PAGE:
Temporal and anatomical distribution of 18 F-flutemetamol uptake in canine brain using positron emission tomography

BMC Vet Res. 2020 Jan 17;16(1):17. doi: 10.1186/s12917-020-2240-y.


Background: Positron emission tomography (PET) is increasingly being used as an imaging modality for clinical and research applications in veterinary medicine. Amyloid PET has become a useful tool for diagnosing Alzheimer's disease (AD) in humans, by accurately identifying amyloid-beta (Aβ) plaques. Cognitive dysfunction syndrome in dogs shows cognitive and pathophysiologic characteristics similar to AD. Therefore, we assessed the physiologic characteristics of uptake of 18F-flutemetamol, an Aβ protein-binding PET tracer in clinical development, in normal dog brains, for distinguishing an abnormal state. Static and dynamic PET images of six adult healthy dogs were acquired after 18F-flutemetamol was administered intravenously at approximately 3.083 MBq/kg. For static images, PET data were acquired at 30, 60, and 90 min after injection. One week later, dynamic images were acquired for 120 min, from the time of tracer injection. PET data were reconstructed using an iterative technique, and corrections for attenuation and scatter were applied. Regions of interest were manually drawn over the frontal, parietal, temporal, occipital, anterior cingulate, posterior cingulate, and cerebellar cortices, cerebral white matter, midbrain, pons, and medulla oblongata. After calculating standardized uptake values with an established formula, standardized uptake value ratios (SUVRs) were obtained, using the cerebellar cortex as a reference region.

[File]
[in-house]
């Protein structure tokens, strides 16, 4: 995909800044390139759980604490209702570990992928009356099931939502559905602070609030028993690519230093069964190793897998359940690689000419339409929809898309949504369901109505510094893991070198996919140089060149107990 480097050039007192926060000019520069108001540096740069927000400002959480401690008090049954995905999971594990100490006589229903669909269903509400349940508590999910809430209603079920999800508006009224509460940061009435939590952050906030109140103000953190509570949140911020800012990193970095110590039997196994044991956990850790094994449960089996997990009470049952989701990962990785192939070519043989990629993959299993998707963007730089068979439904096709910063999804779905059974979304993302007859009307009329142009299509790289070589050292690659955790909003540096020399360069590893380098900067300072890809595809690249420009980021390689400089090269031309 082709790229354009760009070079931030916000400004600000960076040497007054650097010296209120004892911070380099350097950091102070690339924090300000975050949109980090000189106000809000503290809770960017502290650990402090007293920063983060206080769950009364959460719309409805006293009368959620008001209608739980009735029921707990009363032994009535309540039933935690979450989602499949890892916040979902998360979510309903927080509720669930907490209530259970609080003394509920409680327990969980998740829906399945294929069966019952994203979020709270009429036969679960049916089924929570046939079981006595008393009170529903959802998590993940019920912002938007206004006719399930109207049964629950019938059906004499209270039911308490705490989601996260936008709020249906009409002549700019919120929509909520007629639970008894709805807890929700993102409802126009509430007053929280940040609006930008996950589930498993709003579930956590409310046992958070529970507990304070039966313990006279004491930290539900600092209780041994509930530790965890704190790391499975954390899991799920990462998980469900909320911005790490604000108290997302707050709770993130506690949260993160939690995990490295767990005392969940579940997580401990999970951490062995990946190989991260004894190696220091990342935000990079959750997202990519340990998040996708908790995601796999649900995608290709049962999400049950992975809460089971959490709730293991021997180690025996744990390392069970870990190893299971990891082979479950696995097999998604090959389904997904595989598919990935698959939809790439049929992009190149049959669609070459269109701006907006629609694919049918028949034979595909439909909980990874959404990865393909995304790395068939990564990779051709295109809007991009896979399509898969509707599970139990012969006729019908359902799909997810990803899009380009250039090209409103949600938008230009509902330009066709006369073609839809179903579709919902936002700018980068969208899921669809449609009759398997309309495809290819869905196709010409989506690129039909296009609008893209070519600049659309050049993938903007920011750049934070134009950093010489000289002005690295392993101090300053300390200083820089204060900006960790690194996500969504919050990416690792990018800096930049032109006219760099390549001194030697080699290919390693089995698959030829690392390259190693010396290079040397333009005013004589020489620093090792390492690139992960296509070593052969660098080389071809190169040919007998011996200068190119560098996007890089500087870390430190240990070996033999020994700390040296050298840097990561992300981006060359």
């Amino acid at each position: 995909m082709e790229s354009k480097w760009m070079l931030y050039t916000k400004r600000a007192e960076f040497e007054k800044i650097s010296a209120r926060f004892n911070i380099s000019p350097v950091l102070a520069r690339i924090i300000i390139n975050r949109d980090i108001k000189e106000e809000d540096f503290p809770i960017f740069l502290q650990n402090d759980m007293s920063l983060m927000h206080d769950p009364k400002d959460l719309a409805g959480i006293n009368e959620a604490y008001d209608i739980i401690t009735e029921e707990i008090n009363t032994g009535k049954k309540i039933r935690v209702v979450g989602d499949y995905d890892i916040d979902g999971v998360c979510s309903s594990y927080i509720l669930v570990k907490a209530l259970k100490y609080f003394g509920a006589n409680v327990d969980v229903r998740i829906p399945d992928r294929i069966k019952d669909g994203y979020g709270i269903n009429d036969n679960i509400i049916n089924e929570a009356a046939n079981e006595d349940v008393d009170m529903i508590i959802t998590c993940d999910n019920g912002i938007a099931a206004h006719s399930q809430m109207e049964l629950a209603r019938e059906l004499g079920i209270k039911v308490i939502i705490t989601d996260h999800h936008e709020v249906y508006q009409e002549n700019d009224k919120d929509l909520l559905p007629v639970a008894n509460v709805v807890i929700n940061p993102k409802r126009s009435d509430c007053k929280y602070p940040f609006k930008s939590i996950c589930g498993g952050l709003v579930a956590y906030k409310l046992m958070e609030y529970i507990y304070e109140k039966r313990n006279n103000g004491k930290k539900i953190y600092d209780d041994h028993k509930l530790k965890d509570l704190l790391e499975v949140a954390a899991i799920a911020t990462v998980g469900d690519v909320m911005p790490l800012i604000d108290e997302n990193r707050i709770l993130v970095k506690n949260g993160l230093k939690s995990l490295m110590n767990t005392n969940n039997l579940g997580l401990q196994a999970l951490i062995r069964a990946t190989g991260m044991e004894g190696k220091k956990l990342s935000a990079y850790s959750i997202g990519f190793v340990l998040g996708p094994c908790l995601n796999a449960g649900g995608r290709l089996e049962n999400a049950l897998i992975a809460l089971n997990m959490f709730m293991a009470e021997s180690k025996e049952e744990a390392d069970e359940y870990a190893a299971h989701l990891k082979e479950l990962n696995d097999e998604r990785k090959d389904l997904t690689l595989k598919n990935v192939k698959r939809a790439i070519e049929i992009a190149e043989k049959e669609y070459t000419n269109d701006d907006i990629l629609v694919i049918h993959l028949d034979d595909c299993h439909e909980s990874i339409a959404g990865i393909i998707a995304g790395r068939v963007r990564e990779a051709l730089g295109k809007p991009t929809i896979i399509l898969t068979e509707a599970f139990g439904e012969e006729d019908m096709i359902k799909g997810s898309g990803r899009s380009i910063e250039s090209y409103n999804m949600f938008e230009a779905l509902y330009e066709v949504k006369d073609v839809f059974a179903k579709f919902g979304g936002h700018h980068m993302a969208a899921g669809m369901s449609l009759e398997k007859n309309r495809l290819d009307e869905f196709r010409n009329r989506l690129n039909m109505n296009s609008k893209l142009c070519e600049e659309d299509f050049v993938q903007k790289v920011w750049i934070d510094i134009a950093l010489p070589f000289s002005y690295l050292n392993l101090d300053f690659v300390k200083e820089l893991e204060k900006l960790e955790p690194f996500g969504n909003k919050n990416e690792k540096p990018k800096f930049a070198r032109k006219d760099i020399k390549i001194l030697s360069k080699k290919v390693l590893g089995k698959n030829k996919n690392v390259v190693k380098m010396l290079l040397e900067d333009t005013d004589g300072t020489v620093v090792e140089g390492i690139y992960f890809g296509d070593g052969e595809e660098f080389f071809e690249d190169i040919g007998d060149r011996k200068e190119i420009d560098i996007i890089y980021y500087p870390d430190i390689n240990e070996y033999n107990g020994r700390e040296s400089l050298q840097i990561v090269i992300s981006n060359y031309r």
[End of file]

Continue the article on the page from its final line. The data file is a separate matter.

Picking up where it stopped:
Results: Among the six cerebral cortical regions, the cingulate cortices and frontal lobe showed the highest SUVRs. The lowest SUVR was observed in the occipital lobe. The average values of the cortical SUVRs were 1.25, 1.26, and 1.27 at 30, 60, and 90 min post-injection, respectively. Tracer uptake on dynamic scans was rapid, peaking within 4 min post-injection. After reaching this early maximum, cerebral cortical regions showed a curve with a steep descent, whereas cerebral white matter demonstrated a curve with a slow decline, resulting in a large gap between cerebral cortical regions and white matter.

Conclusion: This study provides normal baseline data of 18F-flutemetamol PET that can facilitate an objective diagnosis of cognitive dysfunction syndrome in dogs in future.

Keywords: 18F-flutemetamol; Amyloid; Cognitive dysfunction syndrome; Dog; Positron emission tomography.